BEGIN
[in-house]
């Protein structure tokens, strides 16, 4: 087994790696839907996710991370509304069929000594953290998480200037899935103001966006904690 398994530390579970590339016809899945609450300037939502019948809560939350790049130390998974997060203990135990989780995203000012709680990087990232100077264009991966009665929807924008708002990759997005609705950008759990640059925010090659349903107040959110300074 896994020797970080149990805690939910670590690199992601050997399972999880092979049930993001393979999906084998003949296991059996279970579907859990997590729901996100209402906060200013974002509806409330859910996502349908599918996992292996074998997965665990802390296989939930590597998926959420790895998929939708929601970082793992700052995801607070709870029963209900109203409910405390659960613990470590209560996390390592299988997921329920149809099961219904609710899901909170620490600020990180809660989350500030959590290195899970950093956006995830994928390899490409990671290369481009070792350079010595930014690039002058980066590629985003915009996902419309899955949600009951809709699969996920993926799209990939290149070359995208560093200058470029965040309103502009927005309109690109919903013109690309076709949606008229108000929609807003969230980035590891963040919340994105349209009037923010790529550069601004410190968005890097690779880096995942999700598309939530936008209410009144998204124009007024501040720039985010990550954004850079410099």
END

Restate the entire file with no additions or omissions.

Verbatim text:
[in-house]
């Protein structure tokens, strides 16, 4: 087994790696839907996710991370509304069929000594953290998480200037899935103001966006904690 398994530390579970590339016809899945609450300037939502019948809560939350790049130390998974997060203990135990989780995203000012709680990087990232100077264009991966009665929807924008708002990759997005609705950008759990640059925010090659349903107040959110300074 896994020797970080149990805690939910670590690199992601050997399972999880092979049930993001393979999906084998003949296991059996279970579907859990997590729901996100209402906060200013974002509806409330859910996502349908599918996992292996074998997965665990802390296989939930590597998926959420790895998929939708929601970082793992700052995801607070709870029963209900109203409910405390659960613990470590209560996390390592299988997921329920149809099961219904609710899901909170620490600020990180809660989350500030959590290195899970950093956006995830994928390899490409990671290369481009070792350079010595930014690039002058980066590629985003915009996902419309899955949600009951809709699969996920993926799209990939290149070359995208560093200058470029965040309103502009927005309109690109919903013109690309076709949606008229108000929609807003969230980035590891963040919340994105349209009037923010790529550069601004410190968005890097690779880096995942999700598309939530936008209410009144998204124009007024501040720039985010990550954004850079410099």